…this whole entire scene says the same to me as it says to every other knucklehead who ever thought bad thoughts across this whole city: now’s your fucking day, homie. Felicdades, you won the lottery! Go out there and get wild, it says. Come and take what you can, it says. If you’re bad enough, if you’re strong enough, come out and take it. Devil’s night in broad daylight, I call it.
At 3:15pm on April 29, 1992, a Simi Valley jury found the police officers who had beaten the crap out of Rodney King, on what was certainly one of the first viral videos, not guilty. At 6:45pm, as news of the verdict spread, Los Angeles exploded with rage. For most of the next week large swaths of the city burned, almost four thousand buildings, with property damage in excess of a billion dollars. Stores were looted. Dozens died, and when the LA Police Department was unable to stem the violence, the National Guard was called in. In many cases police and security personnel stood around as stores were torched and/or looted, a close-to-home reminder of what US troops in Baghdad had done in 1991 when the locals were making off with sundry public property and untold national treasures. Rioting is messy. Stuff happens. The prolonged unrest, called an uprising by some, was a reaction not only to the jury’s decision, but, for many, to a lifetime of duress.
Cops beating Rodney King – from the Guardian
Ryan Gattis, who, among other things, is part of a street art project in LA, got considerable insight into what had gone on in 1992 from other members of that group, folks who had been present for the experience. The result is a stunning piece of work, as Guernica was for the Spanish Civil War, so All Involved is for the LA Uprising, a complex, horrifying, moving portrait of a city at war with itself.
Picasso’s world-famous mural depicts the horrors of the Spanish Civil War
The book is divided into six parts, one for each day of the riot. Each part is sub-divided into two or three chapters, one for each the 17 characters whose tales are told. The primary character in each chapter is presented in first person, and Gattis does an excellent job of preserving their individuality.
Ernesto Vera, a food worker with a sophisticated palate, aspires to opening his own restaurant. Straight arrow. Keeps his nose clean. Is kind to the less fortunate. A good, no, a very good guy. That does not matter to some. What matters is that he is brother to Ray, aka Lil Mosco, who is very much not a very good guy. Ray managed to shoot a woman while trying to kill someone else. Since Ray cannot be found, since direct revenge cannot be taken by the woman’s family, Ernie will have to do. From this spark the fire grows.
Ernie lived with his sixteen-year-old sister, Lupe, and Big Fe, the leader of a local gang. Big Fe is the general, the warlord, and justice for killing Ernie will be meted out. We see each of the players as they wend their way through this six-day-long drama. A bit player here is featured there. The parts connect. We get to see events from several angles. It is like looking at a holographic image. As you change perspective the image shifts. We are shown individual motivations. This event takes place because of a prior event, but the new event results in subsequent ripples. And on it goes.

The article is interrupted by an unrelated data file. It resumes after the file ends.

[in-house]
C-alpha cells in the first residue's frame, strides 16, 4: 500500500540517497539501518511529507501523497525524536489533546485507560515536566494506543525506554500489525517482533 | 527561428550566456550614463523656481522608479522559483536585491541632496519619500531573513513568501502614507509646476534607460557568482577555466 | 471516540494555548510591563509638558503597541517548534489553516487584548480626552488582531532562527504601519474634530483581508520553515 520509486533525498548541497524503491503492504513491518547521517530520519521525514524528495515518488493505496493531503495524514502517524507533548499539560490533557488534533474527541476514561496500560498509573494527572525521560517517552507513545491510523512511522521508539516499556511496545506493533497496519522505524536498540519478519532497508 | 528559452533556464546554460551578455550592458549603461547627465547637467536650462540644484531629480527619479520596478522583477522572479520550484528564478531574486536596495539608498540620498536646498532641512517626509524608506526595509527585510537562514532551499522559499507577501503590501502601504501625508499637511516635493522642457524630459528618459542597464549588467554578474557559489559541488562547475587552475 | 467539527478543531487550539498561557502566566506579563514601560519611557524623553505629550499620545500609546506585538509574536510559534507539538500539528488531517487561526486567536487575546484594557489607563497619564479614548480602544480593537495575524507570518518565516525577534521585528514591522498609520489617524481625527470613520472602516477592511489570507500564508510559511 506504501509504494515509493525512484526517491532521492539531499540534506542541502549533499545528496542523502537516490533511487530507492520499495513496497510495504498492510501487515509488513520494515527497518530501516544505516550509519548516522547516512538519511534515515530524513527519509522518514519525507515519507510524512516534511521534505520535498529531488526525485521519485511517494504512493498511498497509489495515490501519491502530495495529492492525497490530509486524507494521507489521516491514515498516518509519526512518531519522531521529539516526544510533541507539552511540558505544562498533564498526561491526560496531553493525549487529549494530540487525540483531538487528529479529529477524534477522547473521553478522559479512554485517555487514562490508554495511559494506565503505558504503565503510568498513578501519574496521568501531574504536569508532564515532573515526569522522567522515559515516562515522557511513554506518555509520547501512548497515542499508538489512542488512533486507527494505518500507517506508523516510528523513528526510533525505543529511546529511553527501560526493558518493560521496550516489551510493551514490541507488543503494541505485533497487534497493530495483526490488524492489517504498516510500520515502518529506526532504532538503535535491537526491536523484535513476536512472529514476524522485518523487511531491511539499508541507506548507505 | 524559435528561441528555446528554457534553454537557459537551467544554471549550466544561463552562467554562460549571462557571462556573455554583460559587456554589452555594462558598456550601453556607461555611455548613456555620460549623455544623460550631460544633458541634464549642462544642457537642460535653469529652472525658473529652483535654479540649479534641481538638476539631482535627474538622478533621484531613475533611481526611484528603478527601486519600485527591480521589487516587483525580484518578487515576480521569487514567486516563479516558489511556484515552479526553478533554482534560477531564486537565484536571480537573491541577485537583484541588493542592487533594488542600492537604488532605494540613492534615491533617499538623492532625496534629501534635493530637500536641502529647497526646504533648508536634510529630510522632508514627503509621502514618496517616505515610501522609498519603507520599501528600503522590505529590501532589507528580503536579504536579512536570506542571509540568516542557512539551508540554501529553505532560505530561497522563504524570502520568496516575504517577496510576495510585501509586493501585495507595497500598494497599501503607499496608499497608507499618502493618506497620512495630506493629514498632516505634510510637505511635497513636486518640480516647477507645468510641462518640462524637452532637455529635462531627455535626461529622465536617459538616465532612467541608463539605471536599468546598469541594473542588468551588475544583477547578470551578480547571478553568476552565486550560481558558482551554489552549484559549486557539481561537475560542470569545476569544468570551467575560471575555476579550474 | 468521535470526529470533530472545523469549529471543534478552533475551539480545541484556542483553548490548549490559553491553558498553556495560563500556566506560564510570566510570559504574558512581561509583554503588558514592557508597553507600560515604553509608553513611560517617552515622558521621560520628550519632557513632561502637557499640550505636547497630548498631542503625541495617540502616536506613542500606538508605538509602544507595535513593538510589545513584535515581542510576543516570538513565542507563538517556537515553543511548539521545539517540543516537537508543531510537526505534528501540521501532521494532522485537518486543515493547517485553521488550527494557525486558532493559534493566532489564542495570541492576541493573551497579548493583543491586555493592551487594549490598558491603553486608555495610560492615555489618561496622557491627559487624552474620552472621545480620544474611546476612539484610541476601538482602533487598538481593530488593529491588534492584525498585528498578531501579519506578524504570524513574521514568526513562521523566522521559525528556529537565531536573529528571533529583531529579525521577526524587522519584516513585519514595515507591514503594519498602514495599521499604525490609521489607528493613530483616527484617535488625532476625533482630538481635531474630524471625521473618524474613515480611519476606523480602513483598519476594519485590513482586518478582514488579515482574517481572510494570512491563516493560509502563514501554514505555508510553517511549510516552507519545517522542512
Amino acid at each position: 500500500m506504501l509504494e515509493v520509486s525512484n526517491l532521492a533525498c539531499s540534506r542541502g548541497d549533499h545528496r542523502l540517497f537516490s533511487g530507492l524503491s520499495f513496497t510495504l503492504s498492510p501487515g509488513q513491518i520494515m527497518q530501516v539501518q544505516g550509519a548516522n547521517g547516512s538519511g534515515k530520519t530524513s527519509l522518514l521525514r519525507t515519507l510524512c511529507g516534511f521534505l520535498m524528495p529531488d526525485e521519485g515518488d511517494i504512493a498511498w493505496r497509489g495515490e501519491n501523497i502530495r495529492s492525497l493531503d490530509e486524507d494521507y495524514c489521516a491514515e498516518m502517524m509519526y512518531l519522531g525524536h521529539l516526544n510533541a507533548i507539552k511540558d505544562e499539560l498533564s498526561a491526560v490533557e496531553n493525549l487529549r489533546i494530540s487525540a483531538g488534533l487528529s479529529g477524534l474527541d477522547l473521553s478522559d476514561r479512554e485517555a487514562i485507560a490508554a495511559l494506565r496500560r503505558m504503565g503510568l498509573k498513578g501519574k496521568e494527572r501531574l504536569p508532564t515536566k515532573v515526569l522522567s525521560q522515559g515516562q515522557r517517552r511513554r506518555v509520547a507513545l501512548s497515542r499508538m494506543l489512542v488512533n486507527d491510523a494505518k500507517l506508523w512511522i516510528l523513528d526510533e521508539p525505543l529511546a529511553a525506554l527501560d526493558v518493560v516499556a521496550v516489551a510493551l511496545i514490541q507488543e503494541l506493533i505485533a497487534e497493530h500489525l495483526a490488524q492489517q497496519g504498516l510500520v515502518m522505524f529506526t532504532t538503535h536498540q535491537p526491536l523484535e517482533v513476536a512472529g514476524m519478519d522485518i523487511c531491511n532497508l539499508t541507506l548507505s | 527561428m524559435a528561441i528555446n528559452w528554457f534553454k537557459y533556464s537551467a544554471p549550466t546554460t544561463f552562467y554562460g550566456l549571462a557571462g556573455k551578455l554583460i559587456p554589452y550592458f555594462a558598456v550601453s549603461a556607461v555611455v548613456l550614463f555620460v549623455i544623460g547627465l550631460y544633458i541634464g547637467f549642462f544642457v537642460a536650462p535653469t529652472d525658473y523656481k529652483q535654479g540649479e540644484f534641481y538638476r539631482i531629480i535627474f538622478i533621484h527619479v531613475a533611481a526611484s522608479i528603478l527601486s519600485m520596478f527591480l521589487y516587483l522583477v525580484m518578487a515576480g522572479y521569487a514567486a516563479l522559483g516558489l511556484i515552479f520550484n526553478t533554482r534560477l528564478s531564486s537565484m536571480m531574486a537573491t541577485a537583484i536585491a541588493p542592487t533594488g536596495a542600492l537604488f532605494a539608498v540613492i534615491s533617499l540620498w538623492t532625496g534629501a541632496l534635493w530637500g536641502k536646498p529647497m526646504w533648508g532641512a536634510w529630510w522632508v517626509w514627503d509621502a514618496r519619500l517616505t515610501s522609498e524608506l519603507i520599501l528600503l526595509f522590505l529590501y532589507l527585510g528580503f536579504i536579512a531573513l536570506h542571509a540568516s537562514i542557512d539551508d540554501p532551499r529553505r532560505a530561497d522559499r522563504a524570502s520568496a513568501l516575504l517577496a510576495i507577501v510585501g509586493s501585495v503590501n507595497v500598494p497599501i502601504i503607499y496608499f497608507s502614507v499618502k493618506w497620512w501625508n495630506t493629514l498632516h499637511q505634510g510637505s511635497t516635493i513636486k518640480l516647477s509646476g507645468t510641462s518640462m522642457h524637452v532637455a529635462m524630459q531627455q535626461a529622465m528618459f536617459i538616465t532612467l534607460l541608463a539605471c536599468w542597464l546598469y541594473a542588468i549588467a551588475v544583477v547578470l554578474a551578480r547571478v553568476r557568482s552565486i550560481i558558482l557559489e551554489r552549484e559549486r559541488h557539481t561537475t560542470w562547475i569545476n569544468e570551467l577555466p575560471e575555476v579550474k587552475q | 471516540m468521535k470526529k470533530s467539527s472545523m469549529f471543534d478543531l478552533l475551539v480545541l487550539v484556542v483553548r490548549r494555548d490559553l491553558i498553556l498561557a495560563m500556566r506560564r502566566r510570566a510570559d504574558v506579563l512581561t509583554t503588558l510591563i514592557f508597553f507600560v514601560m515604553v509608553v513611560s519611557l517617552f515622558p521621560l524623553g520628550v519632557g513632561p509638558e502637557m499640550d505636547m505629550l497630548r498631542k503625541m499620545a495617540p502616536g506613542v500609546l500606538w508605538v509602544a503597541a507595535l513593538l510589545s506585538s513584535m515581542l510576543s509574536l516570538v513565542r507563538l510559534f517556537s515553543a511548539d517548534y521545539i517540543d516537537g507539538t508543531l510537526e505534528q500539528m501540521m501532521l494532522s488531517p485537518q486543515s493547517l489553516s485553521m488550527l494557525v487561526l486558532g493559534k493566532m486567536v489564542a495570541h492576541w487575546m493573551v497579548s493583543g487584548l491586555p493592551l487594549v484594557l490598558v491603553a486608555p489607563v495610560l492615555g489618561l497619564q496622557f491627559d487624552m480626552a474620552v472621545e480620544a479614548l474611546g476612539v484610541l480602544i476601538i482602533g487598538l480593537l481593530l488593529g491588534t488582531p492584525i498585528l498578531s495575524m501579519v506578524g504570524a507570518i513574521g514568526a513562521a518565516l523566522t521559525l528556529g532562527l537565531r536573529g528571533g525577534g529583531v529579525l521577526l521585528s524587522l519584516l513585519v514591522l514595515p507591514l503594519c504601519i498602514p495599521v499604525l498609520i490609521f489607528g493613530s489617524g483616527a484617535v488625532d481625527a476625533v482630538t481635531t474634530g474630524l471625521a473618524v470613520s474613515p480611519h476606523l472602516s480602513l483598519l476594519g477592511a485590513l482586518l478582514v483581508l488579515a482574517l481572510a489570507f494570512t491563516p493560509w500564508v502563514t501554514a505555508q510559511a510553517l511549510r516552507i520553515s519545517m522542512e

Ernie’s Last Ride – from Gattis’s site
The primary media focus for the events concerned black rage at injustice. But the Latino population in 1992 was almost as large as the black population. Gattis focuses primarily on the former community here, in the Los Angeles County city of Lynwood. Add to the problems blacks have with the police the potential for many Hispanics who are in the country illegally to be deported. In The Divide Matt Taibbi offered a pretty detailed look at how the unequal treatment dealt out by the criminal justice system has created a large segment of America that has a lot more in common with the West Bank than it does with Beverly Hills. It is not surprising, that a prolonged violent reaction might take place in response to a dramatic legal slap in the face. But the conflagration of violence offered cover to many with other motivations.
They think it’s sad, some kind of thoughtless, primal rage thing. It’s not. It’s mostly planned and it’s one of three things—grudge, mayhem, or insurance…It’s grudge if one guy doesn’t like the other guy for whatever reason, so he takes advantage of the chaos to do something about it, so even the race stuff, like what the blacks are doing to the Koreans, goes here. It’s mayhem if you’re deliberately setting it for the heck of it, or if you’re trying to cover a crime, or using it as a distraction to draw emergency assistance elsewhere so you can commit a crime somewhere else, which the gangs definitely do…. The last and likeliest, it’s insurance of you’ve got a business in a run-down part of the city and it’s not making as much money as you want but you do have fire insurance and you’ve been paying hefty premiums on that policy for damn near too long and then one day the racist cops get acquitted and all of a sudden up pops the opportunity to torch your own premises and get away with it—all you have to do is blame gangs or looters, so why not?